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Toronto G20 prisoners update

Here are some updates about Kevin, Rick, and Joel, three americans serving time in canada for toronto g20 convictions. Please note their current addresses (they have moved since the last update), writing letters is a great way to make sure incarcerated comrades feel connected.

Joel Bitar

On February 13th Joel pled guilty to 12 counts of mischief over $5000 (originally facing 26 counts) and was sentenced to 20 months. He is keeping up a blog while he is inside: You can read his statement to the court here His current address is:

Joel Bitar
Central North Correctional Centre
1501 Fuller Ave.
Penetanguishene, ON Canada
L9M 2H4


Kevin Chianella

On February 13th Kevin pled guilty to 16 charges (originally facing 53 counts) and was sentenced to 24 months in a penitentiary, the only G20 prisoner to be sentenced to federal time. He is currently being held at Joyceville in Kingston. His address:

ATTN Kevin Chianella
Joyceville Institution
Highway 15 PO Box 880
Kingston, Ontario
K7L 4X9


Richard Morano

On February 3rd Rick pled to 6 counts (originally facing 14) and received a 7-month sentence in jail, and 2 years probation. He is required to pay $3,000 in restitution. Morano was ordered to pay Staff Sgt. Queen $1,000 in restitution and $500 each to CIBC, Tim Hortons, American Apparel and All Leather. He is being held in Lindsay, his address is:

Richard Morano
Central East Correctional Centre
541 Hwy 36, Box 4500
Lindsay, ON
K9V 4S6

If you want to help out with support, please contact guelphabc(at)

Solidarity, GABC

Posted in General.

Grand Jury Resister Steve Returns Home!

from A news

Hi, my name is Steven Jablonski. I am anarchist and Grand Jury Resister. After living in exile in Canada for about a year and a half, I returned to United States about a month ago. My return was not meant to be secretive but I felt the need to take some time for myself to collect my thoughts and decompress before I releasing an official statement. I now feel ready to break the silence and clarify some of the confusion around me being subpoenaed for the Seattle Grand Jury investigating May Day 2012 in Seattle.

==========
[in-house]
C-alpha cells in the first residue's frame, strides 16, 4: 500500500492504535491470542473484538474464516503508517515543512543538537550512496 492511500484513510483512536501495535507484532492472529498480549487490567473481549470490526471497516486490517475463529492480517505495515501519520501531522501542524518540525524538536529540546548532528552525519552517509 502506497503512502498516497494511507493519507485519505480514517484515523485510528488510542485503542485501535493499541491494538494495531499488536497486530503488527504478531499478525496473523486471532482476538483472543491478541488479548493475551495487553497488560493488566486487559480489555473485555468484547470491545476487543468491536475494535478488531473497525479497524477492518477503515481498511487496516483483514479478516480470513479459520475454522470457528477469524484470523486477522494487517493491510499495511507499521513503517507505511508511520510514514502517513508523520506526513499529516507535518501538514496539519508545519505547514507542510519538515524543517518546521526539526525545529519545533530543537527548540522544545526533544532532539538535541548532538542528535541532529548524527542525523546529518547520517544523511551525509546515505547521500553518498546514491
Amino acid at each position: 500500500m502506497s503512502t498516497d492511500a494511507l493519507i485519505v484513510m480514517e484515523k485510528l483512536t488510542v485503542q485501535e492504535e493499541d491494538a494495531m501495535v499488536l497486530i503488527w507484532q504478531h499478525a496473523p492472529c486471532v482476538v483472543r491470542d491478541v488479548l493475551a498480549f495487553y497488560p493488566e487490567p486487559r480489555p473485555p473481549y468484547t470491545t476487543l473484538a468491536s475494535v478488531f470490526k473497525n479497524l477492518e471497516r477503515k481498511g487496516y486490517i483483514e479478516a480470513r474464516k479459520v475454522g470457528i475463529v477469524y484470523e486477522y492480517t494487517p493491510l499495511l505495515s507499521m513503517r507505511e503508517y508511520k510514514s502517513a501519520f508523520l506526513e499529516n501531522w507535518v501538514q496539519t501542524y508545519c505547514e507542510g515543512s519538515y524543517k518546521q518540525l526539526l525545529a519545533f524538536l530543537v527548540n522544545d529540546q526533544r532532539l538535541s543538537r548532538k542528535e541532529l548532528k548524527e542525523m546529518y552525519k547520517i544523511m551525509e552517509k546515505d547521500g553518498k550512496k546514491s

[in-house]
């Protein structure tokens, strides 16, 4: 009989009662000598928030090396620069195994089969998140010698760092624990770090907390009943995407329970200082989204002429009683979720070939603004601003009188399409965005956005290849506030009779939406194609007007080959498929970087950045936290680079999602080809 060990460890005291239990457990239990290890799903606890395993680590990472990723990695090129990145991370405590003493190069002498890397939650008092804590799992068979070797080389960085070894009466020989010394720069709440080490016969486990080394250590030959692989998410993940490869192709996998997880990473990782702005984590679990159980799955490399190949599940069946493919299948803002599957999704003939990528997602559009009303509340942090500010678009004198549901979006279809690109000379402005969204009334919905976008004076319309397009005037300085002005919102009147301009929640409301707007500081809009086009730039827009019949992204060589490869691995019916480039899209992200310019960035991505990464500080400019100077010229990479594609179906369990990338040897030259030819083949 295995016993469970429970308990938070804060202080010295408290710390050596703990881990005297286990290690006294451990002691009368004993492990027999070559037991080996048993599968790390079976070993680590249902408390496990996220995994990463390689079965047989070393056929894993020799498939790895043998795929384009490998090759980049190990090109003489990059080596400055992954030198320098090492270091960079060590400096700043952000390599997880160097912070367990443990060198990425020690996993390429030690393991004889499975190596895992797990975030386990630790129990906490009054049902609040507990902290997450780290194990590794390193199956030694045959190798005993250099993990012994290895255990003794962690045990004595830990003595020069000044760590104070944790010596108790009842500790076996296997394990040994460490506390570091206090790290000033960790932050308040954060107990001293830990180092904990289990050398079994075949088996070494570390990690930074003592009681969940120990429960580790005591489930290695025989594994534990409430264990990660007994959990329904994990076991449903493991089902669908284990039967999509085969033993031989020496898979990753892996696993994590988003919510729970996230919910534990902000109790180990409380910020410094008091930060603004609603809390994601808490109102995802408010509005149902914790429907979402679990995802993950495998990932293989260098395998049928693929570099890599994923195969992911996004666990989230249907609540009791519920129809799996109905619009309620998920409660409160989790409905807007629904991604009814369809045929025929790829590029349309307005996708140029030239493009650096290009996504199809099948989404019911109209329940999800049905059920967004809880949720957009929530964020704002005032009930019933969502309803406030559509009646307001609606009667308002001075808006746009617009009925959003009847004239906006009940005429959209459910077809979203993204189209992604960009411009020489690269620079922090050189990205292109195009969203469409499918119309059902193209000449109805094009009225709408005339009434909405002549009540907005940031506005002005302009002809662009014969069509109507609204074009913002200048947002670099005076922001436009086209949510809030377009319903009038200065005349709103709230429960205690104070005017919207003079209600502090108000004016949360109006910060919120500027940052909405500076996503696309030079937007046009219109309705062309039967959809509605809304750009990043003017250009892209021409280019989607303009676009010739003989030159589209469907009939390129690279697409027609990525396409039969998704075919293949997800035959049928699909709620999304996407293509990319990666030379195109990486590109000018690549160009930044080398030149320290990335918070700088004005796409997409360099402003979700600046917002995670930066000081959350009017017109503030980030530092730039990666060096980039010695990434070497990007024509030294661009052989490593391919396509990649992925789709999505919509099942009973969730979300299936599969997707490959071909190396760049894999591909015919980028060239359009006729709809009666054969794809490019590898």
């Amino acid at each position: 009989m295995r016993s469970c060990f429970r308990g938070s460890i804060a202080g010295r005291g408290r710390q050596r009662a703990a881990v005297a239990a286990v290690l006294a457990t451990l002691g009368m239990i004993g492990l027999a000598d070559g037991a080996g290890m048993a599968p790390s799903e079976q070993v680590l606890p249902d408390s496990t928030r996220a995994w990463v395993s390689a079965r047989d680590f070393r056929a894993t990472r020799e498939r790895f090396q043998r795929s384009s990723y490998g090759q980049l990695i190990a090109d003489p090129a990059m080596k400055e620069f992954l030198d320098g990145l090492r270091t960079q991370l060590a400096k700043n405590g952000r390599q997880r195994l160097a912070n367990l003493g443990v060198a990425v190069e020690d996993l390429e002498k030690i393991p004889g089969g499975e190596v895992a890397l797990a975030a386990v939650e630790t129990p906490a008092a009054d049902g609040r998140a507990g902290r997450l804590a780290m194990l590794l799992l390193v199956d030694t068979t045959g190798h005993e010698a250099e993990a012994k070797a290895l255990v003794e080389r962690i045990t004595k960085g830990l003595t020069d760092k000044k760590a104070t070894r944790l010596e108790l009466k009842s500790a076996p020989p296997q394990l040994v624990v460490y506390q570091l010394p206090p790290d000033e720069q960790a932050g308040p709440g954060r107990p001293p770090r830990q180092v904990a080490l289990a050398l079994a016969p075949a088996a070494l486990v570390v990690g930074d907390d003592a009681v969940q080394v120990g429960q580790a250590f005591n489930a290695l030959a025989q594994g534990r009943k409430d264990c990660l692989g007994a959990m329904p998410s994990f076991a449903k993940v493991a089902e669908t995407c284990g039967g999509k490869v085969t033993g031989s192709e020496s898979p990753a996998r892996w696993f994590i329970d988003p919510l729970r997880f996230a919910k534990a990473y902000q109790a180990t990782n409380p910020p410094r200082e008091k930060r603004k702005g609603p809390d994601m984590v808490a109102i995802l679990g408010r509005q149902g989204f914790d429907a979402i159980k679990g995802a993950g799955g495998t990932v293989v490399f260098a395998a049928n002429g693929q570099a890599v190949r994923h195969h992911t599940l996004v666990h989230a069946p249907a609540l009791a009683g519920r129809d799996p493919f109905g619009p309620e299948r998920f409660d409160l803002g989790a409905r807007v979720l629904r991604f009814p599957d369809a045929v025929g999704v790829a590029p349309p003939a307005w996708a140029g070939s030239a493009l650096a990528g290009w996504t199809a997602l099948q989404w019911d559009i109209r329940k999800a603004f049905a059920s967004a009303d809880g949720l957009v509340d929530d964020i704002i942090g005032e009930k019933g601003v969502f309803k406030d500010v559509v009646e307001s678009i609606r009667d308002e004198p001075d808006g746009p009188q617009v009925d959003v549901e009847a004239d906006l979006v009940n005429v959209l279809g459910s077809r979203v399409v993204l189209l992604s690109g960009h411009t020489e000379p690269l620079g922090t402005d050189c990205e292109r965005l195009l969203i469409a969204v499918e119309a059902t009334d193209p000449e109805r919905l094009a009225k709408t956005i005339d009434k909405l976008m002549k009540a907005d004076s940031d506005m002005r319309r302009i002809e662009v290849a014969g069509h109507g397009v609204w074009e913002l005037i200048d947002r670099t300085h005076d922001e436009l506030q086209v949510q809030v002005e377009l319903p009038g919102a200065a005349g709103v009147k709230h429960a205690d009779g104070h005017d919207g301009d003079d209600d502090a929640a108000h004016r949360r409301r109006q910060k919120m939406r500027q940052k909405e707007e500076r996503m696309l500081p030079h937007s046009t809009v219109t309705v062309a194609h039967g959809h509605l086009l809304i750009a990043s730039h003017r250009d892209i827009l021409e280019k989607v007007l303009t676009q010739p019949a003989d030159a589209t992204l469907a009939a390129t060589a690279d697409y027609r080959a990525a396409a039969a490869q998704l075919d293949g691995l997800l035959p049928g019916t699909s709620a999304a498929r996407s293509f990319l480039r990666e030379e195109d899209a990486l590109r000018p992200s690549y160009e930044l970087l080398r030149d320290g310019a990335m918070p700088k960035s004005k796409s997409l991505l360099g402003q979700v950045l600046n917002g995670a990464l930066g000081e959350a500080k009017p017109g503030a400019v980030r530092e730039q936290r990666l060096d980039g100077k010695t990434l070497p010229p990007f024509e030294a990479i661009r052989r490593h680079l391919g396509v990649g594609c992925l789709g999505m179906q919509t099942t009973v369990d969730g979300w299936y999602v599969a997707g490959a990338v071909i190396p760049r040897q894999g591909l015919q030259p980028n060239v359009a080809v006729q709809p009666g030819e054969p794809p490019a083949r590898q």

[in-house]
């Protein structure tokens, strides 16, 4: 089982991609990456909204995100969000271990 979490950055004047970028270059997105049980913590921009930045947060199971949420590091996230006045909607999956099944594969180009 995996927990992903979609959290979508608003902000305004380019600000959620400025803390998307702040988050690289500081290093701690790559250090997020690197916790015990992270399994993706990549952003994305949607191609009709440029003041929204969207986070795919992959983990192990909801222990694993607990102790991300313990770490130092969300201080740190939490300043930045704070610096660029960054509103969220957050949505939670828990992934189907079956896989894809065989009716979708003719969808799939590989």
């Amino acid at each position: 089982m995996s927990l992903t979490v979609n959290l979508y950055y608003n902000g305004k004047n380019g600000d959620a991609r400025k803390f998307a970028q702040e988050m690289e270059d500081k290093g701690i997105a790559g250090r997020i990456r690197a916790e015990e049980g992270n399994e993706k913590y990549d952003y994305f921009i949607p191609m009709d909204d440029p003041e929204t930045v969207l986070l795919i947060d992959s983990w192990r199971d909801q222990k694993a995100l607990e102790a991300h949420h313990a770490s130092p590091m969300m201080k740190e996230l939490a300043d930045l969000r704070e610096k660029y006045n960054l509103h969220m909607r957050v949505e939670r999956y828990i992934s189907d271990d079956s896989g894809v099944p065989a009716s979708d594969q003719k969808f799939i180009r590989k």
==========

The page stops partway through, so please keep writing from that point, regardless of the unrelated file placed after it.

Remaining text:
In July of 2012 several people in the northwest received subpoenas to testify for a Grand Jury investigating anarchist activity and property destruction that occurred at the 2012 Seattle May Day Anti-Capitalist Demo. In late July I received a phone call from someone claiming they were an FBI agent who stated that I had been subpoenaed to testify in front of Grand Jury and how they could deliver that subpoena to me. A subpoena only goes into effect once it is “served” to a person, which means the physical subpoena must be hand delivered to the person. I made the decision to resist the grand jury by leaving the country rather than risk being served and testifying in front of the Grand Jury.

I was and still continue to be firm in my belief of noncooperation with the State. I was fairly certain that if I refused to answer the Grand Jury’s questions that I would be held in civil contempt and placed in prison. Without passing any judgment on the decisions other Grand Jury Resisters have made, I did not feel comfortable presenting myself to the State for a prison sentence. I understand that jail and prison are a fact of life for many people in this world and I also understand that by engaging in anarchist activity one can also risk imprisonment. I want do everything possible to resist cooperation with the state and I also refuse to willingly walk into my own prison cell.

I arrived in Canada on August 4th, 2012. By November I had started living in Montreal, Quebec. Throughout my time spent in Montreal I was fucked with by both CSIS(Canadian Security Intelligence Service) and the SPVM (Montreal City Police). Over the course of my time in Canada I was routinely followed and approached by name on the street and outside of my house. During these interactions I was told to go back to my home country and that they were just waiting to deport me. I was placed in a SPVM car multiples times including been picked up by cop car a block away from my house at 2 in the morning and driven to the outskirts of the city where they took my phone, cash, shoes and jacket. A couple months later I was suspiciously jumped by two unknown people 2 blocks from my house that made no effort to take any of my belongings, but kept calling me an “American Faggot”. In each of these interactions it has been clear that these people knew of my legal situation.